This study was conducted between June 28, 2010, and September 25, 2013. 400 infants were enrolled and 393 randomized at 6 mo of age to no chemoprevention, monthly sulfadoxine-pyrimethamine (SP), daily trimethoprim-sulfamethoxazole (TS), or monthly dihydroartemisinin-piperaquine (DP). Study drugs were administered at home without supervision. Piperaquine (PQ) levels were used as a measure of compliance in the DP arm. Participants were given insecticide-treated bednets, and caregivers were encouraged to bring their child to a study clinic whenever they were ill. Chemoprevention was stopped at 24 mo of age, and participants followed-up an additional year. Primary outcome was the incidence of malaria during the intervention period. During the intervention, the incidence of malaria in the no chemoprevention arm was 6.95 episodes per person-year at risk. Protective efficacy was 58% (95% CI, 45%–67%, p<0.001) for DP, 28% (95% CI, 7%–44%, p = 0.01) for TS, and 7% for SP (95% CI, −19% to 28%, p = 0.57). PQ levels were below the detection limit 52% of the time when malaria was diagnosed in the DP arm, suggesting non-adherence. There were no differences between the study arms in the incidence of serious adverse events during the intervention and the incidence of malaria during the 1-y period after the intervention was stopped.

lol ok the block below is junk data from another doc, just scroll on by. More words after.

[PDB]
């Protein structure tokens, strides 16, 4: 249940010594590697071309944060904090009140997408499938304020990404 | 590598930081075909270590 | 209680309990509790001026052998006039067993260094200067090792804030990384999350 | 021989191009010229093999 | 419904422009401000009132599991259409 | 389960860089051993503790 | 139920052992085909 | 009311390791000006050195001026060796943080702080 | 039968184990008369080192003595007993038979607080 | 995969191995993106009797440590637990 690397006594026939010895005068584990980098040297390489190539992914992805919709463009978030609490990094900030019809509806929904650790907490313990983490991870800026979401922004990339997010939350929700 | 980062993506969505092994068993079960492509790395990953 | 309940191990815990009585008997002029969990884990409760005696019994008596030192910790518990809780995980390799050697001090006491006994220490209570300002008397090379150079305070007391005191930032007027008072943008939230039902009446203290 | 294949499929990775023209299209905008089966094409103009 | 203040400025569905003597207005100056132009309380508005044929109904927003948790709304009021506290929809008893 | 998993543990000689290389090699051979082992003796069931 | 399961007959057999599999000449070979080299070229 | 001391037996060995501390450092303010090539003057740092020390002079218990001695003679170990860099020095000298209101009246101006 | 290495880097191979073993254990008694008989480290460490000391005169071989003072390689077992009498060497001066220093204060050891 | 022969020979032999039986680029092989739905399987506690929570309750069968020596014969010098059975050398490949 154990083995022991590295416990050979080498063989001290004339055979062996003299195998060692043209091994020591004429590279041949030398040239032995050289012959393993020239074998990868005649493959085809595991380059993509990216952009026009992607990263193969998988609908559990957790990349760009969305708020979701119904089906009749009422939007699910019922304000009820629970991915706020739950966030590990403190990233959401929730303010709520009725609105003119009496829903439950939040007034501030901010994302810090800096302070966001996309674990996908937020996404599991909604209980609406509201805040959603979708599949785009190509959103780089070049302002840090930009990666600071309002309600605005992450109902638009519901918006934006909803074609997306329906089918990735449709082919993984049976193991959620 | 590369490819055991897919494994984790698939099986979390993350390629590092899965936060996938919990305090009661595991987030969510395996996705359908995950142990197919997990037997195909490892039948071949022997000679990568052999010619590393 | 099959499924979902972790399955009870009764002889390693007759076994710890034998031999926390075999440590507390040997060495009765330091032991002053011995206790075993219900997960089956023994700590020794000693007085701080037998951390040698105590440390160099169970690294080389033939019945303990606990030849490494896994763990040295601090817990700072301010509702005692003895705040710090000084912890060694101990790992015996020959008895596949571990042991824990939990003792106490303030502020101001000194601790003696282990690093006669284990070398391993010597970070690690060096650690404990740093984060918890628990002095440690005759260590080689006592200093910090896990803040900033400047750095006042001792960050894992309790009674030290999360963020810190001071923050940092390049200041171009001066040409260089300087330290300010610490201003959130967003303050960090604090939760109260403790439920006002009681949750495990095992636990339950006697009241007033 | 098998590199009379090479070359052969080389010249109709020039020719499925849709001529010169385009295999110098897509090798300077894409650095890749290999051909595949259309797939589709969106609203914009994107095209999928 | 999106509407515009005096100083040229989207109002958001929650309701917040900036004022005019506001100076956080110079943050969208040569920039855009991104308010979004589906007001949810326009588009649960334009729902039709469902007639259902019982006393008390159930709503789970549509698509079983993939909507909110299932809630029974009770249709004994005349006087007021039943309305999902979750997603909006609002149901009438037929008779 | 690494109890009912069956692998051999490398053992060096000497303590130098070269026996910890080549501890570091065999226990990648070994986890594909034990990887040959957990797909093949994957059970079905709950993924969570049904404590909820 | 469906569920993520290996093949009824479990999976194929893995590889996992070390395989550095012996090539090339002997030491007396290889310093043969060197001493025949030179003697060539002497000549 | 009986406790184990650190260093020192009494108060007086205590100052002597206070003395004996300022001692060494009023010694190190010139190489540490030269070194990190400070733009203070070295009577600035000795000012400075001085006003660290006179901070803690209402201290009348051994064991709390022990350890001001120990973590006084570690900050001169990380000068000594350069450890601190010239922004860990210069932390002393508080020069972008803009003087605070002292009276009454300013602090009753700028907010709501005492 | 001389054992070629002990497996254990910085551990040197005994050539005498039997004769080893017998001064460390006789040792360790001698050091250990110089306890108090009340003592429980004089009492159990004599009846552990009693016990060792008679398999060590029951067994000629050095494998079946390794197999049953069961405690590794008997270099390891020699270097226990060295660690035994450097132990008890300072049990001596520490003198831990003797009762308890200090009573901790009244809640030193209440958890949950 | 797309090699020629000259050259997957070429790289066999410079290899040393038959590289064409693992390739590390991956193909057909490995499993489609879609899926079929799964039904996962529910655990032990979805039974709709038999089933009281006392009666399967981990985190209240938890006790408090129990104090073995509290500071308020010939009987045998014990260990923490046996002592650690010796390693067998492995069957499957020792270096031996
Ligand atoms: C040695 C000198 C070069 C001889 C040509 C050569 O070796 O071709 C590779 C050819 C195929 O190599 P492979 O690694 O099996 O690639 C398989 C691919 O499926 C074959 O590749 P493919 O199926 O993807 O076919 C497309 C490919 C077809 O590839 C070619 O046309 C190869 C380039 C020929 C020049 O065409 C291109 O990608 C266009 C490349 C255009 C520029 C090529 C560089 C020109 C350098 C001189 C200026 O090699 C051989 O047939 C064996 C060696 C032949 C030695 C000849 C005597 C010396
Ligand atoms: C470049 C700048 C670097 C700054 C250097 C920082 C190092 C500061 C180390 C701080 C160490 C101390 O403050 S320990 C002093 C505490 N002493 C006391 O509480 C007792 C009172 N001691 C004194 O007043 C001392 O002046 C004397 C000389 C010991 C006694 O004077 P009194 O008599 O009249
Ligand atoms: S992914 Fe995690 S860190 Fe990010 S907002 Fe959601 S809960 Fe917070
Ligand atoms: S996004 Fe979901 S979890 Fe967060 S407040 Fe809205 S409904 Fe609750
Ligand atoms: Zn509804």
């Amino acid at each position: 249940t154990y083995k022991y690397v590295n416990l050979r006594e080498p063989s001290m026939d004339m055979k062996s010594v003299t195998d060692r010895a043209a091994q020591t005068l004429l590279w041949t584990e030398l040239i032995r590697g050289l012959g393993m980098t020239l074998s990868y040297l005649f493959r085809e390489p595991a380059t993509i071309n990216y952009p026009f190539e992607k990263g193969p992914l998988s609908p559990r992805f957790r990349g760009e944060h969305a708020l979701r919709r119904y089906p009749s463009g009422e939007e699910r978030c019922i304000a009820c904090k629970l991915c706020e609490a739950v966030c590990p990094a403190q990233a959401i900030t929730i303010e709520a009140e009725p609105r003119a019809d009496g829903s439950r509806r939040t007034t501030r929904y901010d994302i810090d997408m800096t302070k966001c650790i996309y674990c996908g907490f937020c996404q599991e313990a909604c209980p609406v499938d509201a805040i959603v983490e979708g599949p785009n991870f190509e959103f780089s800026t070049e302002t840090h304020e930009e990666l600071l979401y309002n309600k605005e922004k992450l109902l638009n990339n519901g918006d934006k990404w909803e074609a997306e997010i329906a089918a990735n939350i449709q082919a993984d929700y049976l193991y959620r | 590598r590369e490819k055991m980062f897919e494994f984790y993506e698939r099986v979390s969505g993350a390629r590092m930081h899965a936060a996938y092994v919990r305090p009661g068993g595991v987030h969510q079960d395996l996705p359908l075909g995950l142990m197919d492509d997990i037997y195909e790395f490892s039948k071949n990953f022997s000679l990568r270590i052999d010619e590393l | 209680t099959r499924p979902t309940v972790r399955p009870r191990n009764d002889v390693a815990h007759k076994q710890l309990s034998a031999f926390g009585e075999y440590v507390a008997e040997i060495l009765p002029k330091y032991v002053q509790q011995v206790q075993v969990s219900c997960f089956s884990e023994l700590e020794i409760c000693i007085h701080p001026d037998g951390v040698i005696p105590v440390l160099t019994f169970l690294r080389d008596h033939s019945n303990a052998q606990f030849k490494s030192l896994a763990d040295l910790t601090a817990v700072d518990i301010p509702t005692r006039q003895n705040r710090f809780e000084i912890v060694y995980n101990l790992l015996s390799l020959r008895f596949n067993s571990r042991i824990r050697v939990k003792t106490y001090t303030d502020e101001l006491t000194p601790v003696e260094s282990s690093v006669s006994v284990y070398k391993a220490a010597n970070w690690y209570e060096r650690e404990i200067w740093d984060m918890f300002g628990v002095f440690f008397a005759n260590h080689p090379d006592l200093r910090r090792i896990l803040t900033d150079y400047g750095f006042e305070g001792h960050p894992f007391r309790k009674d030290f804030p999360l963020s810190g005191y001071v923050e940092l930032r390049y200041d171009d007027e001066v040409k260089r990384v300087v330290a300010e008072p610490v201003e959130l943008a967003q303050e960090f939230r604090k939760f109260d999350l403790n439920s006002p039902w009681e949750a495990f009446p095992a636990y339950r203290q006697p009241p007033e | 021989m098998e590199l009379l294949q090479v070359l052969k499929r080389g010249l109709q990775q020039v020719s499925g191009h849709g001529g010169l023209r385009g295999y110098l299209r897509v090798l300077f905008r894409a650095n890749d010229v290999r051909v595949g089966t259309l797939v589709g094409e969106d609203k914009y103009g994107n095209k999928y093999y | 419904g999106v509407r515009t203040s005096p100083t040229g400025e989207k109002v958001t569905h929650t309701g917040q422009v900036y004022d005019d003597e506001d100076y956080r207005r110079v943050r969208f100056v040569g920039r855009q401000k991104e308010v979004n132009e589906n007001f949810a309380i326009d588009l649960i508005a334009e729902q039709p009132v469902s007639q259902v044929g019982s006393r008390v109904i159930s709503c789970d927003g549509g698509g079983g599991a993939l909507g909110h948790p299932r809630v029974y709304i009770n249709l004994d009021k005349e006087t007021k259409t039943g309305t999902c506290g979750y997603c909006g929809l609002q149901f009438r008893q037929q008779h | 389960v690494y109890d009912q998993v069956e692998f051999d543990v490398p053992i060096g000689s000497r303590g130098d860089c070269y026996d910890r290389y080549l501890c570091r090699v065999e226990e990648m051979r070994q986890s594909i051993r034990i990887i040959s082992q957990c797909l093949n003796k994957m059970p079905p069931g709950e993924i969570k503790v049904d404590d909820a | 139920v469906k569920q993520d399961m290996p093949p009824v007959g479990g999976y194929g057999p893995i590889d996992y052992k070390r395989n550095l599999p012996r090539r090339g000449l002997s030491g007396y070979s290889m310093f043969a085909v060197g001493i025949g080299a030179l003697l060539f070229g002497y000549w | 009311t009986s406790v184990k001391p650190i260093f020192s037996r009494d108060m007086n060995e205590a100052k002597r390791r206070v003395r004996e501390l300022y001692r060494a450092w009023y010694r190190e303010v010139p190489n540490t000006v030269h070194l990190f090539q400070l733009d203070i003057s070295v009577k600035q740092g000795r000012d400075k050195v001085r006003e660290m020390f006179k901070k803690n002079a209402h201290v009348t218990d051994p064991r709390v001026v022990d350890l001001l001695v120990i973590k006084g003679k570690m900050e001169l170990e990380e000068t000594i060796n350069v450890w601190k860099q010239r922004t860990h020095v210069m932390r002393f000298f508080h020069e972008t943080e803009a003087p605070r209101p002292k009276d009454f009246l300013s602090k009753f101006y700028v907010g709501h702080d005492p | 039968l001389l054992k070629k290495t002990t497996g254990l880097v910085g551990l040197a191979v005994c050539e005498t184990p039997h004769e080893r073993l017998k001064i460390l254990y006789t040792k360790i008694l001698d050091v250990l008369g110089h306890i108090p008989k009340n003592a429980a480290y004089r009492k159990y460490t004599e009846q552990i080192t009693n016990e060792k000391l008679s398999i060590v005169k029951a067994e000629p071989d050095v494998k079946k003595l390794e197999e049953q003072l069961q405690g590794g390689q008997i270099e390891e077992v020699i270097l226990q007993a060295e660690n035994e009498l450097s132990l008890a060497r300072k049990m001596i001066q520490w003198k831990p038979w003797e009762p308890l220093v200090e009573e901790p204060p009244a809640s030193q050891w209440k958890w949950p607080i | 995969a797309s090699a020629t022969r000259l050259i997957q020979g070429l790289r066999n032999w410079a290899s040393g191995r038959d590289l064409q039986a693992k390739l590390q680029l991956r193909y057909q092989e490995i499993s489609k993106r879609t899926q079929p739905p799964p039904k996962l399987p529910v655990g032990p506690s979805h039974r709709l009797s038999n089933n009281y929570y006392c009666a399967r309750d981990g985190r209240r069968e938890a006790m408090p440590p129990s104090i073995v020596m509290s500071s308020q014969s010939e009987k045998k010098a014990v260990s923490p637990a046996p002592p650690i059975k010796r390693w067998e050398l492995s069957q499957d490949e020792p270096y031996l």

Conclusions
For preventing malaria in children living in an area of high transmission intensity, monthly DP was the most efficacious and safe, although adherence may pose a problem. Monthly SP and daily TS may not be appropriate in areas with high transmission intensity and frequent resistance to antifolates.
Trial registration
www.ClinicalTrials.gov NCT00948896
Please see later in the article for the Editors' Summary
Editors' Summary
Background